Karen couldn’t admit to herself that her relationship with her husband was abusive.
They had a young son together and they were business partners. She tried to hide the psychological and physical harm from her son and everyone else in her life. A part of her believed she must have done something wrong in order to deserve the abuse.
“When you trust someone else’s judgement of you more than you trust your own judgement of what’s going on, that is the beginning of going crazy,” she says, looking back on those years.
But when her son began to act out at preschool, Karen realized that she wasn’t concealing the abuse as well as she thought. A teacher from her son’s preschool recognized what was going on, and gave Karen the phone number for Women In Transition (WIT). Knowing that something had to change, she gave us a call.
A Turning Point
On the very first night that she attended a WIT support group, Karen was blown away by the strength of the other women as they talked about what they were dealing with. She saw the parallels between her situation and theirs. And she realized that, though she was cutting herself down and blaming herself for her own abuse, she would never do the same to the other women in the group.
“I made a pact with myself after that,” she said, “I was not going to cut myself down anymore, because I was in the same position.”
That was a turning point for Karen. She kept going to the group once a week, and began to share more of her story with the other survivors over time. Over the course of several months of counselor and group support, Karen grew stronger and more open about her situation. She no longer tore herself down and blamed herself for her own abuse. She knew that she deserved better.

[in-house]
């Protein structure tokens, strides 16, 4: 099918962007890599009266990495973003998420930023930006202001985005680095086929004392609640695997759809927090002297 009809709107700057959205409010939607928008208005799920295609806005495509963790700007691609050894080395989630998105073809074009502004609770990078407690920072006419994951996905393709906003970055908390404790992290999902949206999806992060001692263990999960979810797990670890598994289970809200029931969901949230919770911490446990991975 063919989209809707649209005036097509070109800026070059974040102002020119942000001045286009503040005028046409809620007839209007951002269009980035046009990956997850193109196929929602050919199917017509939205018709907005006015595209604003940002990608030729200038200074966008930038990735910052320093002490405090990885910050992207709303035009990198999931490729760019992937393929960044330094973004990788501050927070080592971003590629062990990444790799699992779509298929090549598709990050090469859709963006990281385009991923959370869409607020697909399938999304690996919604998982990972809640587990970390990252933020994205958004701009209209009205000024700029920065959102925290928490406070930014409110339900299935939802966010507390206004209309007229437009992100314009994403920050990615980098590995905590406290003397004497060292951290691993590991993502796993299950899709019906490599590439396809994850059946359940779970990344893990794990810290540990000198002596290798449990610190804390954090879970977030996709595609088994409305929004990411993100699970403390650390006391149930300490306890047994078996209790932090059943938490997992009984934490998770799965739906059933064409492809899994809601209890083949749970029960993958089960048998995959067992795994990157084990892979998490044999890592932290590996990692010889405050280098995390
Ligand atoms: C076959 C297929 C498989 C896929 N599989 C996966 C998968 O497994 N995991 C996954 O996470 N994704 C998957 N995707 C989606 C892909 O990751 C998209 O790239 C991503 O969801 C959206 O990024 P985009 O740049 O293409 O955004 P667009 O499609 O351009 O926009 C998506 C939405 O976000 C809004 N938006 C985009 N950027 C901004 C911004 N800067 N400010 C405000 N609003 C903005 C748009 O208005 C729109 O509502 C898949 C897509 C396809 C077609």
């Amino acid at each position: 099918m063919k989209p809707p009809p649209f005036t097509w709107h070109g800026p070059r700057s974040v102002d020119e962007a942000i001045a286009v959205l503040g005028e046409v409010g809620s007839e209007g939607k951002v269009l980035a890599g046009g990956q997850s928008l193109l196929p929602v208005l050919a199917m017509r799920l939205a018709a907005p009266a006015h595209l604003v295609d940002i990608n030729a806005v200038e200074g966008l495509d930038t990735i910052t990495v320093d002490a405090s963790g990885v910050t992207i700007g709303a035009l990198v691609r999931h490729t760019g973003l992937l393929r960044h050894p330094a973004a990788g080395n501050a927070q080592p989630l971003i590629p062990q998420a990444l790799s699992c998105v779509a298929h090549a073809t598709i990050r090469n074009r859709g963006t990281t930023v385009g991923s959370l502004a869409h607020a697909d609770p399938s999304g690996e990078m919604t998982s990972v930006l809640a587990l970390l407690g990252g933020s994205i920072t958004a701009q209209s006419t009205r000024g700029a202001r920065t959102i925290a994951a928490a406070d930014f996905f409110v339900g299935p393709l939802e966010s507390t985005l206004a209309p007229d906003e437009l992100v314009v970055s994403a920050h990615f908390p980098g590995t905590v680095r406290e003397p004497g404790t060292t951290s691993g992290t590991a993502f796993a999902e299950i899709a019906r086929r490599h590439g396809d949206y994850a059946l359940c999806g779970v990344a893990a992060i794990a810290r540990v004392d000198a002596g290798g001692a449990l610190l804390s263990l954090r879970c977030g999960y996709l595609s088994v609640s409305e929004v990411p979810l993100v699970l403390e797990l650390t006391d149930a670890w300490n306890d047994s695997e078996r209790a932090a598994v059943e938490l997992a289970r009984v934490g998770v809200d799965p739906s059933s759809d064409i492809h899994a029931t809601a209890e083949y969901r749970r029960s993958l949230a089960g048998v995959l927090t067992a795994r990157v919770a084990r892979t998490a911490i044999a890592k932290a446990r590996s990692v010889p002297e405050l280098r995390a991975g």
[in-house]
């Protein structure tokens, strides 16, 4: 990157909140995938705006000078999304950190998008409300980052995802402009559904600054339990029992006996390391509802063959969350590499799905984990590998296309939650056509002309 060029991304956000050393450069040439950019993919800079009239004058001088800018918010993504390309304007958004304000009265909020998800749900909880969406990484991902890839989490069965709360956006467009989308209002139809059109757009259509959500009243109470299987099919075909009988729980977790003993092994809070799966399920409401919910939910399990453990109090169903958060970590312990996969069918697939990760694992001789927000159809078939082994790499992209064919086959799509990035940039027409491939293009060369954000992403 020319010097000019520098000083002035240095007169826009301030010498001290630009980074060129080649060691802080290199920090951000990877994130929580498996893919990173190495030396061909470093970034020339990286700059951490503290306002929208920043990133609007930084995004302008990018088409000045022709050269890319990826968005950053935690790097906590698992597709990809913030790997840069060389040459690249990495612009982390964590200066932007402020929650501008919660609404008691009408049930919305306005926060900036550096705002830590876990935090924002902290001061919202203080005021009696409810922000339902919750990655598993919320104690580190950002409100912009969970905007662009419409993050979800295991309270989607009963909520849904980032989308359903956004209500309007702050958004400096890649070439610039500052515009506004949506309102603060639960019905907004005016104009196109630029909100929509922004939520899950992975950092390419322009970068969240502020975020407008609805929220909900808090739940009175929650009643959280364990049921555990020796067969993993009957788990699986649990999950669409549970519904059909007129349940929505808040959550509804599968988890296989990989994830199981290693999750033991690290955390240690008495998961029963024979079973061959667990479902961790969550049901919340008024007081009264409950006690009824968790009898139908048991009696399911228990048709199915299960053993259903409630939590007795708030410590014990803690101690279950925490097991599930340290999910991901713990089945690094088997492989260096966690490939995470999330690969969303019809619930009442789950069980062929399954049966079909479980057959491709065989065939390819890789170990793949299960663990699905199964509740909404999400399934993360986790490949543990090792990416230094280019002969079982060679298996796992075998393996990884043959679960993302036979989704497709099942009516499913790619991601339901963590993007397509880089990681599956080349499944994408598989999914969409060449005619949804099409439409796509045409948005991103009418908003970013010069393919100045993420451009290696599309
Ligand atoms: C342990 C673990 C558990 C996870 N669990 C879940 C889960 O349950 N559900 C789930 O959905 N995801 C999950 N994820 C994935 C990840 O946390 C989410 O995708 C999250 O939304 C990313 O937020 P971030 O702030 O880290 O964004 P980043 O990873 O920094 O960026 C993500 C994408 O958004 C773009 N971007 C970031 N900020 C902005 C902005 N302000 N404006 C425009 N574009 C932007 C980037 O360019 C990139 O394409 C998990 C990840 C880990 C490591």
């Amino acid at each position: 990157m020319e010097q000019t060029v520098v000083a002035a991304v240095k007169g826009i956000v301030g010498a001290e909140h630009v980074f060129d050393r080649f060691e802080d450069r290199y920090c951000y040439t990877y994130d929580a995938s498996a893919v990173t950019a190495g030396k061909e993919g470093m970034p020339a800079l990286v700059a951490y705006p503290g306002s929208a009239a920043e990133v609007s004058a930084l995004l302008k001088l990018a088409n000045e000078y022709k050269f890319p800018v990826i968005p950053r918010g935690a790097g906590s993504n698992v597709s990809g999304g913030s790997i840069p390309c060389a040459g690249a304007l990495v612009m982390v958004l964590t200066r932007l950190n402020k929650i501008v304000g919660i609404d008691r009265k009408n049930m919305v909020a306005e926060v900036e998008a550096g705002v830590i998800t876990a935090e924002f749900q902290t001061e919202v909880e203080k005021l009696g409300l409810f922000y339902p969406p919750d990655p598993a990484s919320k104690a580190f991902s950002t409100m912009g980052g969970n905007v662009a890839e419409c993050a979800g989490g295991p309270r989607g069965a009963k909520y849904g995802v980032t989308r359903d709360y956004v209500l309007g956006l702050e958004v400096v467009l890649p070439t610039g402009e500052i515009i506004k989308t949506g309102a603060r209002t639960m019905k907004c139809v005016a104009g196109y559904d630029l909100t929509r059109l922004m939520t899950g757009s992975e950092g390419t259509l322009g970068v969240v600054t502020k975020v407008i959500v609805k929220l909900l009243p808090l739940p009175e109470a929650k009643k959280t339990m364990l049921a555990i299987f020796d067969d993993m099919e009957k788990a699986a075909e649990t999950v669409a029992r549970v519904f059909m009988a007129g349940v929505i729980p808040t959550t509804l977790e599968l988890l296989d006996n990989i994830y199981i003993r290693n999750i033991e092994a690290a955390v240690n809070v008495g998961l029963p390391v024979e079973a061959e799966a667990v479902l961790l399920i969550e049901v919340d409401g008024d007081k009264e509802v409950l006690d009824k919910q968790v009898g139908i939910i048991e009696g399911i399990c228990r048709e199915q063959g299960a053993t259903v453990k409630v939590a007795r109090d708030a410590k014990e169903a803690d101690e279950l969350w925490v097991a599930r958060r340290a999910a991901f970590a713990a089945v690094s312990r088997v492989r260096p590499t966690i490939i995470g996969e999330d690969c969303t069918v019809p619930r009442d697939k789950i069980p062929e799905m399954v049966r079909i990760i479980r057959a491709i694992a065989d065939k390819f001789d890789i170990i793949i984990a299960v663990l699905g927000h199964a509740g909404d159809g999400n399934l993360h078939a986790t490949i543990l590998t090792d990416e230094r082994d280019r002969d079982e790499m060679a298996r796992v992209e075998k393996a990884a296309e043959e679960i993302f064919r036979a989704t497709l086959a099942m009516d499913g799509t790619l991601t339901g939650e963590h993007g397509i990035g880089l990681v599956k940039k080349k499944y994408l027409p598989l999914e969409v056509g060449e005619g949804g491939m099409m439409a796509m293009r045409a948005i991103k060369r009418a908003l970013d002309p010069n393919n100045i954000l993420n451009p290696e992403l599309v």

“WIT helped save my life.”
On the day that her abuser threatened her life, Karen knew enough was enough. She called a close friend who agreed to take her in. The next day, she gathered her belongings, picked up her son from day care, and went to her friend’s house. Karen was lucky to be able to move into an apartment the very next week. Finally, she was free, safe, and on her own.
“When I first moved into my apartment, I didn’t even have electricity. I slept on the floor the first night. And I felt so light. I felt so good,” Karen said. “I felt a 700 pound weight come off my back. I’d been feeling this deep confusion for months and years, and I didn’t feel confused anymore. It was amazing.”
With WIT’s help, Karen equipped herself with the tools she needed to escape and rebuild her life. She says today that without WIT, she doesn’t know where she would be. “WIT’s counseling was more impactful than any class I’ve ever taken, more impactful than my college degree. WIT helped save my life.”
Today, Karen proudly serves on Women In Transition’s Board of Trustees. She runs her own successful business, Karen Singer Tileworks, and is remarried to a loving and supportive husband. She is a passionate advocate for Domestic Violence Survivors. Karen shares her story so that others can understand the transformative impact that WIT’s services can have on survivors.